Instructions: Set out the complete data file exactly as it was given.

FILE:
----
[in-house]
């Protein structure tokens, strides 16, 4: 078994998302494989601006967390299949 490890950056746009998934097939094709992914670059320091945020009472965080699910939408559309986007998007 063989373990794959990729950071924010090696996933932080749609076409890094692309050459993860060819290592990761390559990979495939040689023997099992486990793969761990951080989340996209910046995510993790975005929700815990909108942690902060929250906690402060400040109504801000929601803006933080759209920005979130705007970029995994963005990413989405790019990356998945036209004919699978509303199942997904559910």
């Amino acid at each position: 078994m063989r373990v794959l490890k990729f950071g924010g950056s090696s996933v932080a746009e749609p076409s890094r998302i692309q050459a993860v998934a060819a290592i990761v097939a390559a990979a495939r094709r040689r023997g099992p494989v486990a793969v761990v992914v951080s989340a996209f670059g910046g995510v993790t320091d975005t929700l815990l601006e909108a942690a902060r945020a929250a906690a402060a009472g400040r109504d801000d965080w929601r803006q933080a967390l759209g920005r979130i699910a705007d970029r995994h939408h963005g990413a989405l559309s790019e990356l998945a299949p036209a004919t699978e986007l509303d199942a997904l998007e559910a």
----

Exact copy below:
[in-house]
């Protein structure tokens, strides 16, 4: 078994998302494989601006967390299949 490890950056746009998934097939094709992914670059320091945020009472965080699910939408559309986007998007 063989373990794959990729950071924010090696996933932080749609076409890094692309050459993860060819290592990761390559990979495939040689023997099992486990793969761990951080989340996209910046995510993790975005929700815990909108942690902060929250906690402060400040109504801000929601803006933080759209920005979130705007970029995994963005990413989405790019990356998945036209004919699978509303199942997904559910």
């Amino acid at each position: 078994m063989r373990v794959l490890k990729f950071g924010g950056s090696s996933v932080a746009e749609p076409s890094r998302i692309q050459a993860v998934a060819a290592i990761v097939a390559a990979a495939r094709r040689r023997g099992p494989v486990a793969v761990v992914v951080s989340a996209f670059g910046g995510v993790t320091d975005t929700l815990l601006e909108a942690a902060r945020a929250a906690a402060a009472g400040r109504d801000d965080w929601r803006q933080a967390l759209g920005r979130i699910a705007d970029r995994h939408h963005g990413a989405l559309s790019e990356l998945a299949p036209a004919t699978e986007l509303d199942a997904l998007e559910a």